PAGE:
INTRODUCTION:
Periprosthetic distal femur fractures (PPDFFs) are a common complication after total knee arthroplasty (TKA). In the setting of well-fixed TKA components, treatment options include retrograde intramedullary nailing (rIMN) or lateral locked plating. Treatment with rIMN has historically been associated with potential for extension deformity when using conventional nails. We hypothesized that the PPDFFs treated with an intramedullary nail with a specifically designed 10-degree distal bend for periprosthetic fractures would result in improved post-operative sagittal alignment compared to conventional intramedullary nails.

MATERIALS AND METHODS:
The study was conducted at a level-1 trauma center over a 12-year period (2010 - 2022). Patients over the age of 18 who sustained a PPDFF treated with rIMN were identified. The primary outcomes of the study were post-operative coronal and sagittal alignment determined by reviewing post-operative radiographs.

RESULTS:
A total of 50 patients were included. Twenty-three patients were treated with a rIMN with a 10° distal bend. Twenty-seven patients were treated with a rIMN with distal bend of 5° The mean aPDFA for the 10° distal bend group was 81.7° compared to 92.8° in the 5° distal bend group (p< 0.001). There were 3/23 (13%) significant sagittal plane deformities the 10° distal bend group compared to 11/27 (41%) in the 5° distal bend group (p = 0.03). There was one patient with a post-operative extension deformity in the 10° distal bend group compared to 11 patients in the 5° distal bend group (p = 0.02).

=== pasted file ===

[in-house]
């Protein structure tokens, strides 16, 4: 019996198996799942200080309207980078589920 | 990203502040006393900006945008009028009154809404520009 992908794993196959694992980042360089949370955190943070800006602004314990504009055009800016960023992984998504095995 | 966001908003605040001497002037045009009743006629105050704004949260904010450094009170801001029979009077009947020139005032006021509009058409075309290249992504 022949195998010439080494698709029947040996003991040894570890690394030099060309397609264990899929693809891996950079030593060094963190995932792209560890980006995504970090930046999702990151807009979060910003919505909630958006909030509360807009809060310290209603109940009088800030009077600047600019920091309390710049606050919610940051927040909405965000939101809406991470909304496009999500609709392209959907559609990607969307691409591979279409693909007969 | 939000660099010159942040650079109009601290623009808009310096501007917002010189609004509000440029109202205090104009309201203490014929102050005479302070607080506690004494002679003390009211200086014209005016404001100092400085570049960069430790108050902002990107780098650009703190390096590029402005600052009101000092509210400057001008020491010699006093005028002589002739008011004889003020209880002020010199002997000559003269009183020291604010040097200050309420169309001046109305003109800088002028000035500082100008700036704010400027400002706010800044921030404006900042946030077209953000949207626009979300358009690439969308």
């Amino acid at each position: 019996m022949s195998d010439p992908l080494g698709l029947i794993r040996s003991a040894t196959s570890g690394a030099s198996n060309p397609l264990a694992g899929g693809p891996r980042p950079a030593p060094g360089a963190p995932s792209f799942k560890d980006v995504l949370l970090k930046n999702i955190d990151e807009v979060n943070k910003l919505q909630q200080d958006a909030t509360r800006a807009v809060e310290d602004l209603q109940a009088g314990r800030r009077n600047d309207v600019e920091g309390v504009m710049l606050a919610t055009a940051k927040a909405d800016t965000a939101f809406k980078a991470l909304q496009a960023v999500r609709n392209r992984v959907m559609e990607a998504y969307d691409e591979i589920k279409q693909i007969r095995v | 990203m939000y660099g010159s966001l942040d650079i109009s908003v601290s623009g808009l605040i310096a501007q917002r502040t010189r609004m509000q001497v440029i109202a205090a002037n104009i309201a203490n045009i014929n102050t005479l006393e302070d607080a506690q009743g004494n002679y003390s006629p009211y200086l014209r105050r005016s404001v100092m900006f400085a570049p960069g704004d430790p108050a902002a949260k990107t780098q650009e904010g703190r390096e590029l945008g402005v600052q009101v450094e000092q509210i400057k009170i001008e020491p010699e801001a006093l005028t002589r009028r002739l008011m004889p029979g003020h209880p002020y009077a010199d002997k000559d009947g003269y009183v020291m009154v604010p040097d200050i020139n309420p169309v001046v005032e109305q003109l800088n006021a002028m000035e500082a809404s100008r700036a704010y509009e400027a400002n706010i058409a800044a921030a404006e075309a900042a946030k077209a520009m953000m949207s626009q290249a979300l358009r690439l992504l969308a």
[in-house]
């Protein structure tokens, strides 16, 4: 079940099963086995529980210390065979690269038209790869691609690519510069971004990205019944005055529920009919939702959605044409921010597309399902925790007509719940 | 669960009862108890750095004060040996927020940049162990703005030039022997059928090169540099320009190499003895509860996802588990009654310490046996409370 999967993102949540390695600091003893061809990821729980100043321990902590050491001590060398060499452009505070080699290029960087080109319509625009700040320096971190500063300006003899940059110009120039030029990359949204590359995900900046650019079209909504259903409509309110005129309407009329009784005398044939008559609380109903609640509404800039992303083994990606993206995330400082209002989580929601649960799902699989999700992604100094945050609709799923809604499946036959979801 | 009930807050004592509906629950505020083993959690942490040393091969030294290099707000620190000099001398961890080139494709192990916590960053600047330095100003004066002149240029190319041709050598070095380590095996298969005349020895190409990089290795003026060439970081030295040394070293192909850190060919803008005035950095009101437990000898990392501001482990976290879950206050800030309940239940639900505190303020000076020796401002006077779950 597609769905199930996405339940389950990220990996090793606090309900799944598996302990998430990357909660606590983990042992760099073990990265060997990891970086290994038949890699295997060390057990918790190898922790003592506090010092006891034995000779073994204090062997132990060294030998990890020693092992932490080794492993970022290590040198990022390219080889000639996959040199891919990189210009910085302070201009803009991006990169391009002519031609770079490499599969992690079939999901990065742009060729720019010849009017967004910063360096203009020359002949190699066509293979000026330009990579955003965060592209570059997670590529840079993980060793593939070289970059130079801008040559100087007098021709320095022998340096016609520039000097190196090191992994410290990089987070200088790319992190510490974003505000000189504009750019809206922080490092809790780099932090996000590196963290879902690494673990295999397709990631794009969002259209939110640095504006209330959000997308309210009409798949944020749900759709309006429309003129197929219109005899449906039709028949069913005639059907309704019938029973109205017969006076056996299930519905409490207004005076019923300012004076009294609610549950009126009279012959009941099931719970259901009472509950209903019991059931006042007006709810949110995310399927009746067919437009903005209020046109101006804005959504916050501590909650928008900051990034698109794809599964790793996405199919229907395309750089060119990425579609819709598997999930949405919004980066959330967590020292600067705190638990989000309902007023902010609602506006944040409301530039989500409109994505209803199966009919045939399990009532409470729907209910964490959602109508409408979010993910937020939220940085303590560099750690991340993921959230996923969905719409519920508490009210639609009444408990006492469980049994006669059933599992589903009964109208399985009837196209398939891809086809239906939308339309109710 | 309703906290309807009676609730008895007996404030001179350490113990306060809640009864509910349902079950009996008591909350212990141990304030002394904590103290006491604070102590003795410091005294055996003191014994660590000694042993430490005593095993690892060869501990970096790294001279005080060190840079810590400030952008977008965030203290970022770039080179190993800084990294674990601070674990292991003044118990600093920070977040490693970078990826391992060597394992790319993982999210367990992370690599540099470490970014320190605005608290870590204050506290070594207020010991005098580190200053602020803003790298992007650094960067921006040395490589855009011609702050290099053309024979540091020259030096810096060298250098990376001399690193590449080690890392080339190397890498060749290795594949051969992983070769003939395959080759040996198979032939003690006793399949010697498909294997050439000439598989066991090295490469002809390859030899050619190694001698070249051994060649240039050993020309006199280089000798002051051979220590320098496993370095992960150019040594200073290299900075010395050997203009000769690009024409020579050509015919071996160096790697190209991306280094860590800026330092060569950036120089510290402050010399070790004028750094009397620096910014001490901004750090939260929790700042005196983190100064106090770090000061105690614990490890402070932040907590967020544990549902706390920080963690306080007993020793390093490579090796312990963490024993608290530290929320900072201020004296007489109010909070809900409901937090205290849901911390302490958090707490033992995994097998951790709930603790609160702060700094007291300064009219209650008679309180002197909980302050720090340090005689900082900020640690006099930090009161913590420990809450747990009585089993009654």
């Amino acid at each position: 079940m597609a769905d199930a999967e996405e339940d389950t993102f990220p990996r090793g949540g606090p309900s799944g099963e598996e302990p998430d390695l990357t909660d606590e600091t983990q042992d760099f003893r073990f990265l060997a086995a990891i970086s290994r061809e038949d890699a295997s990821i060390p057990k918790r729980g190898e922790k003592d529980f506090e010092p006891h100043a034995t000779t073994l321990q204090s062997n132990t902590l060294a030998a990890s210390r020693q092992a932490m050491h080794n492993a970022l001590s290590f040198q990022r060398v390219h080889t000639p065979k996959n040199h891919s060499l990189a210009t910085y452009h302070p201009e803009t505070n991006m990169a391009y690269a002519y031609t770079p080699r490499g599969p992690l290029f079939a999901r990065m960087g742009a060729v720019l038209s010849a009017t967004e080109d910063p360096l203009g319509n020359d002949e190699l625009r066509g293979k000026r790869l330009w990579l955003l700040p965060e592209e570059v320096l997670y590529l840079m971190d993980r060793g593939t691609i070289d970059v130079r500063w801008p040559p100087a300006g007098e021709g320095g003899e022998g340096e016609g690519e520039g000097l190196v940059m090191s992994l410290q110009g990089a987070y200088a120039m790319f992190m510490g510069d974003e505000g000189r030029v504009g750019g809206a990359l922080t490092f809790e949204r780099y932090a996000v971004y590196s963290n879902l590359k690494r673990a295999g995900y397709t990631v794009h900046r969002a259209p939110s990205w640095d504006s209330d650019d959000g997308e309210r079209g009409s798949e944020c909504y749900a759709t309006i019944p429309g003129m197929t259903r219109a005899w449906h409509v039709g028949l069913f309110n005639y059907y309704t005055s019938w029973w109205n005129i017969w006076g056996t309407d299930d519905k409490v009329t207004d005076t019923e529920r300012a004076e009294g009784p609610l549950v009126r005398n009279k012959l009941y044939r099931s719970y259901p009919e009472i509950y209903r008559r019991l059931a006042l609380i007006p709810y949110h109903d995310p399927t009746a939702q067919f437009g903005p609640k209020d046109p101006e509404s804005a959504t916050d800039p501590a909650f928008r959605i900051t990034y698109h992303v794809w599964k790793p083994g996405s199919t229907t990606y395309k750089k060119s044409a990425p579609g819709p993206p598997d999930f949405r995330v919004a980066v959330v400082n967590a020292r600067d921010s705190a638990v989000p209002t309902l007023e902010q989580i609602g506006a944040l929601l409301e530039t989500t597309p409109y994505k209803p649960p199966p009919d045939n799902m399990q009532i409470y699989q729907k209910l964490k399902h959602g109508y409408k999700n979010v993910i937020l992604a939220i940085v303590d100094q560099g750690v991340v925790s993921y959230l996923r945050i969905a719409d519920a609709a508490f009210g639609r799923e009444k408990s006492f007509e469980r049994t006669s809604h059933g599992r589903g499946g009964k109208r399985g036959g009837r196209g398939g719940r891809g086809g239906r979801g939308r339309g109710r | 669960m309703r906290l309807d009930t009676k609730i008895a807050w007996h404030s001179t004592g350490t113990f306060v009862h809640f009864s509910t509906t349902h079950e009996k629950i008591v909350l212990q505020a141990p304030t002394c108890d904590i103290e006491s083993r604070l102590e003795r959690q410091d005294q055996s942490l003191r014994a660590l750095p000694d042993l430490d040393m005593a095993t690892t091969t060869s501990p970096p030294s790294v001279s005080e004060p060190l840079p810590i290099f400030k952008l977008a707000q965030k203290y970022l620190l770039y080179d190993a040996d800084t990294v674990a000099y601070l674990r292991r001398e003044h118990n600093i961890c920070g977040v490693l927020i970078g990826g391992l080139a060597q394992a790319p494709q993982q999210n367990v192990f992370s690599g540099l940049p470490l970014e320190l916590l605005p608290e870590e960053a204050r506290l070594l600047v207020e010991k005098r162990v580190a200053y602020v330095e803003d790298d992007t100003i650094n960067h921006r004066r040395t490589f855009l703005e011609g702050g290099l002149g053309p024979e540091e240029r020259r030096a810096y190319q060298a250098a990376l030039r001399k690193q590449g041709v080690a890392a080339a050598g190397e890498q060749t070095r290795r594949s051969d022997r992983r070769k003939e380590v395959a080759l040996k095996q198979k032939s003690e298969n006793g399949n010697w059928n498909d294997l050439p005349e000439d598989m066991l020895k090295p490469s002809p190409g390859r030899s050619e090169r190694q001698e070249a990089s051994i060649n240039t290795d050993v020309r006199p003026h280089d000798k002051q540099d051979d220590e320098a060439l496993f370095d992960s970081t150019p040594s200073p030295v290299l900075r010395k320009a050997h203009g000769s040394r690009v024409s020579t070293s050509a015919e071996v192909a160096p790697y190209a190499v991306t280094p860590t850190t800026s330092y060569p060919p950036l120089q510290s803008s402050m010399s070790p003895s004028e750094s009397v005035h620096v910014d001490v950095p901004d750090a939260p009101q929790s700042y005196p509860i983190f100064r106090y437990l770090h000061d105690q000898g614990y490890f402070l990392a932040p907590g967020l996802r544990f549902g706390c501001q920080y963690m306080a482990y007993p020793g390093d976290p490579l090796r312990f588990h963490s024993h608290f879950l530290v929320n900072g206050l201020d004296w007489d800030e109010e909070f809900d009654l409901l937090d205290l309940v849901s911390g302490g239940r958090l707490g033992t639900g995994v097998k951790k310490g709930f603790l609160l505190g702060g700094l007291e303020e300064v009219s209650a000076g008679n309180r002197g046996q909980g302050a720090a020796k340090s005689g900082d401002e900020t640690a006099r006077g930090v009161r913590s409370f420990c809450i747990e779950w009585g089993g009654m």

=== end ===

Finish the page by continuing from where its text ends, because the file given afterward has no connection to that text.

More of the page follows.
CONCLUSION:
Retrograde intramedullary nailing of PPDFF with a 10° distal bend results in significantly better alignment in the sagittal plane when compared to a conventional 5° nail. The use of a 5° nail resulted in an extension deformity significantly more frequently. We therefore recommend the utilization of a rIMN with a 10° distal bend when treating PPDFFs.

SUMMARY:
Periprosthetic distal femur fractures are a common complication following total knee arthroplasty. While several studies report on the use of retrograde intramedullary nails in the treatment of periprosthetic distal femur fractures, there are limited reports of the use of a novel retrograde intramedullary nail with a 10° distal bend in the treatment of these injuries. Herein we present a radiographic study comparing coronal and sagittal postoperative alignment following treatment with retrograde intramedullary nails with a 10° distal bend versus conventional retrograde nails with a 5° distal bend.





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